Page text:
Every year or so, we move for my husband's job. A move from Europe to the US sounds like a pretty big deal, but I've done it a number of times so you'd think I'd be used to it by now, right? Wrong. This move is different because last year we were going to be returning to the same town in Europe. That's not the case with this move, so everything feels really final and this week has been crazy. Am I sounding like a broken record? Wait, don't answer that.
Mentally, I don't exactly feel stressed out, but physically my body is telling me otherwise. I'm getting maybe five to six hours of sleep per night. My joints, which have been nearly perfect for the last few months, are starting to swell and click in the recent days. All signs of stress. In anticipation of the next few months, I have all these ideas wildly bubbling up in my head about things I want to write about, do, see, try. I'm finalizing details of our yoga program for the Ibiza retreat next week. I'm organizing upcoming retreats and workshops. I'm excited about what's to come from our move back home, and overwhelmed by the amount of packing that needs to be done. I can't believe all the shit I've acquired despite my self-imposed don't-buy-anything-in-Europe-because-it's-certainly-cheaper-in-the-US rule.
My dog needed an MRI yesterday (still don't know what's wrong with his knee!) and I know there are so many viral funny videos of people waking up from anesthesia, but to me there was nothing funny about a 50 pound dog not knowing what's going on and desperately trying in vain to lift his head only to have it smash against the concrete wall at the vet's, his tongue hanging out limply. (We subsequently rushed to his side and wedged ourselves between him and the wall.)
There's an added layer of sadness blanketing everything as I teach my last classes, sometimes so overcome with gratitude toward the students who have been (mostly) so welcoming and kind, tolerating my elementary (at best) German for so long that after they get up from savasana I can barely breathe a "Thank you for coming" as the tears well up.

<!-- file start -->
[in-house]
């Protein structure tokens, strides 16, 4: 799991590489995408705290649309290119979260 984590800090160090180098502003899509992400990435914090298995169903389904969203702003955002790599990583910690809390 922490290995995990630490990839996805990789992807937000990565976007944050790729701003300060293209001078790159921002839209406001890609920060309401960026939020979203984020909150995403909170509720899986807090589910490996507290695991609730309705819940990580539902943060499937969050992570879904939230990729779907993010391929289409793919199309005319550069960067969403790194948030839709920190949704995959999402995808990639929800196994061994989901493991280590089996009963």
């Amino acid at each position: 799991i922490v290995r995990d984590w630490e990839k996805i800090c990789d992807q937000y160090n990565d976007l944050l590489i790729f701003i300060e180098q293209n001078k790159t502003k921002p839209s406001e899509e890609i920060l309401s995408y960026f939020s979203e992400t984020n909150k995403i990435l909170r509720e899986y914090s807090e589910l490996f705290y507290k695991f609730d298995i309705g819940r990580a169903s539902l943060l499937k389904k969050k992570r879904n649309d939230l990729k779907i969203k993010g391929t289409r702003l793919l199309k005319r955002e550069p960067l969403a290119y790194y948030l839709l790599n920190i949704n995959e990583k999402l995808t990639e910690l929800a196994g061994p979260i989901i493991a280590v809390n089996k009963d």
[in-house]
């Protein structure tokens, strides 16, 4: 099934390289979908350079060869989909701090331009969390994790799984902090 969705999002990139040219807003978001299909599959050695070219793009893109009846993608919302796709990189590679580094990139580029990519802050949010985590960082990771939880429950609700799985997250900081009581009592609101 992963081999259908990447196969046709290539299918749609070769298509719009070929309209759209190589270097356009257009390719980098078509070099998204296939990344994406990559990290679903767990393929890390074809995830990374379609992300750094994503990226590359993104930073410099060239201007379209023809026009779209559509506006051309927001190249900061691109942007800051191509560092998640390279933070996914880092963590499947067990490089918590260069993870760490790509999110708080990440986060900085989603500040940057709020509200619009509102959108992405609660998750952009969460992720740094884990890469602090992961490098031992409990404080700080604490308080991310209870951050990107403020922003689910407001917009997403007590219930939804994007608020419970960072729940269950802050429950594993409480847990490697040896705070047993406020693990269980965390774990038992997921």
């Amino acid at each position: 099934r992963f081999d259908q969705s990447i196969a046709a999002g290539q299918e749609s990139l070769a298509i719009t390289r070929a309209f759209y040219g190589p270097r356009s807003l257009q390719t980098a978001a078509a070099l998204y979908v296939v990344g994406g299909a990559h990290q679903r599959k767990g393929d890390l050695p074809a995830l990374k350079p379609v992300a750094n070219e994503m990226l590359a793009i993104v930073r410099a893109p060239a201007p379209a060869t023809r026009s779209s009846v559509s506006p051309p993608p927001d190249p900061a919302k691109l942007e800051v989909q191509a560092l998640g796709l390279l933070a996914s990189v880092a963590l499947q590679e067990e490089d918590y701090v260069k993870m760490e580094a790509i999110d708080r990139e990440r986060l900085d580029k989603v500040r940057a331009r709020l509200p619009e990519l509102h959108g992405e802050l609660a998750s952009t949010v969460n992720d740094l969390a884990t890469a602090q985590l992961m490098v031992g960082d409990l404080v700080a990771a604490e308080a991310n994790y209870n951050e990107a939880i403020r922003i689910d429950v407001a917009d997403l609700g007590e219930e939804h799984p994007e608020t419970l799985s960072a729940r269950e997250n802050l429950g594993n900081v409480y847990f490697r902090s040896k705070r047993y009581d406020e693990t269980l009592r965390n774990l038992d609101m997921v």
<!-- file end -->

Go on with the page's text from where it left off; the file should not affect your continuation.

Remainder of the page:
I recently posted the above to Facebook. One person commented that he was reading it from his hammock and couldn't agree more. Another simply said, "It's easier said than done." And to that I whole heartedly agree.
I'm sitting here, mentally sorting through my current situation, and it is easy to crumble and throw a pity party for one. But maybe this is exactly where I need to be? Maybe there's something to be learned. I keep asking myself, "What's the lesson?"
On the other hand, maybe there is no lesson. Maybe it just boils down to a lot of shit that needs to get done and I'm only one person so yeah, I'm overwhelmed and stressed and emotional. Maybe I just need to take a few things off my plate.
So I set aside everything I have planned to accomplish this afternoon and took a bath. I brought my Kindle, (side note: I'm not a clumsy person but every single time I get in the bath with my kindle I hold onto it with a death-grip, always half-sure I'm going to drop it) and began reading this book. About twenty minutes later, I came across this quote:
Woah, I thought. Am I doing that? My natural reaction is to have a meltdown (which I totally did about thirty minutes prior to today's bath). Did that make things worse? Does it make it worse to write an entire blog post about how overwhelmed and emotional I feel about this move? (Don't answer that, either!)
In the yoga practice, especially the more athletic practices, we talk about the importance on non-reaction. That used to be so difficult for me, to be holding something like lizard pose for 20 breaths and not wanting to scream or kill someone. The rage-filled thoughts that went through my head were continuous like the headlines at the bottom of a television newscast. I thought the yoga teachers who preached non-reaction were nuts. But at some point I was able to flick the thoughts switch off during class and now it's rare that I'll have that same experience.
So can I do that in real life? I don't know. I mean I know it can be done, I just don't know if I can do it. Maybe this post is mostly pointless since I don't have any real concrete idea of how to not react in times of stress. But maybe that in itself is the lesson- the realization that I am great at non-reaction on the yoga mat and the time has come for that to extend off the mat as well. Maybe.